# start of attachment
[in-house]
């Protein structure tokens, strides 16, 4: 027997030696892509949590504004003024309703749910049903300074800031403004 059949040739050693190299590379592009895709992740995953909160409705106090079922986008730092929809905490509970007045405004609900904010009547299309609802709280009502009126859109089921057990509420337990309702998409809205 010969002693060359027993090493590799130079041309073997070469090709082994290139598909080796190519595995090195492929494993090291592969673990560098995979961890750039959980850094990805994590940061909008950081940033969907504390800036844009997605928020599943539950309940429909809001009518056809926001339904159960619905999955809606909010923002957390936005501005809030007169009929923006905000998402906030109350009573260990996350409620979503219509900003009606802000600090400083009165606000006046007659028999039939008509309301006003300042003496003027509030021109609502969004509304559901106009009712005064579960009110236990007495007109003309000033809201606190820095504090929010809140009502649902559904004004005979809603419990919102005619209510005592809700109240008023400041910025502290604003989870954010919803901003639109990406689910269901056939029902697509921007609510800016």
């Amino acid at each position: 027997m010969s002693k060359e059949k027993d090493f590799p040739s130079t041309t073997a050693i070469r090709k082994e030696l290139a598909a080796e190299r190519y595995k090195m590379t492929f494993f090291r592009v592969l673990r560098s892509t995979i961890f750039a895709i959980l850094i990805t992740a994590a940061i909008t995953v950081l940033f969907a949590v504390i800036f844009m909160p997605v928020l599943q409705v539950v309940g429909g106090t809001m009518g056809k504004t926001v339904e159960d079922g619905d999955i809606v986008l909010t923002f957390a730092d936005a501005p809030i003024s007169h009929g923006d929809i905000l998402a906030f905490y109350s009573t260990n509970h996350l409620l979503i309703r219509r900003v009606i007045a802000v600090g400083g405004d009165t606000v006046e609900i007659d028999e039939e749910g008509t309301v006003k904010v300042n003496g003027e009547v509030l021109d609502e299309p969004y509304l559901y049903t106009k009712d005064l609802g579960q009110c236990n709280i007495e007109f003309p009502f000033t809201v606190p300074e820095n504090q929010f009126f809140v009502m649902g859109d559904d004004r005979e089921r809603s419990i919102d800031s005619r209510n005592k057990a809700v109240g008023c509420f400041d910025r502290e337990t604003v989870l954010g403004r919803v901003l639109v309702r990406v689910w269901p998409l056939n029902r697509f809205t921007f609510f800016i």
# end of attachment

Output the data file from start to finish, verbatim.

[in-house]
């Protein structure tokens, strides 16, 4: 027997030696892509949590504004003024309703749910049903300074800031403004 059949040739050693190299590379592009895709992740995953909160409705106090079922986008730092929809905490509970007045405004609900904010009547299309609802709280009502009126859109089921057990509420337990309702998409809205 010969002693060359027993090493590799130079041309073997070469090709082994290139598909080796190519595995090195492929494993090291592969673990560098995979961890750039959980850094990805994590940061909008950081940033969907504390800036844009997605928020599943539950309940429909809001009518056809926001339904159960619905999955809606909010923002957390936005501005809030007169009929923006905000998402906030109350009573260990996350409620979503219509900003009606802000600090400083009165606000006046007659028999039939008509309301006003300042003496003027509030021109609502969004509304559901106009009712005064579960009110236990007495007109003309000033809201606190820095504090929010809140009502649902559904004004005979809603419990919102005619209510005592809700109240008023400041910025502290604003989870954010919803901003639109990406689910269901056939029902697509921007609510800016």
């Amino acid at each position: 027997m010969s002693k060359e059949k027993d090493f590799p040739s130079t041309t073997a050693i070469r090709k082994e030696l290139a598909a080796e190299r190519y595995k090195m590379t492929f494993f090291r592009v592969l673990r560098s892509t995979i961890f750039a895709i959980l850094i990805t992740a994590a940061i909008t995953v950081l940033f969907a949590v504390i800036f844009m909160p997605v928020l599943q409705v539950v309940g429909g106090t809001m009518g056809k504004t926001v339904e159960d079922g619905d999955i809606v986008l909010t923002f957390a730092d936005a501005p809030i003024s007169h009929g923006d929809i905000l998402a906030f905490y109350s009573t260990n509970h996350l409620l979503i309703r219509r900003v009606i007045a802000v600090g400083g405004d009165t606000v006046e609900i007659d028999e039939e749910g008509t309301v006003k904010v300042n003496g003027e009547v509030l021109d609502e299309p969004y509304l559901y049903t106009k009712d005064l609802g579960q009110c236990n709280i007495e007109f003309p009502f000033t809201v606190p300074e820095n504090q929010f009126f809140v009502m649902g859109d559904d004004r005979e089921r809603s419990i919102d800031s005619r209510n005592k057990a809700v109240g008023c509420f400041d910025r502290e337990t604003v989870l954010g403004r919803v901003l639109v309702r990406v689910w269901p998409l056939n029902r697509f809205t921007f609510f800016i």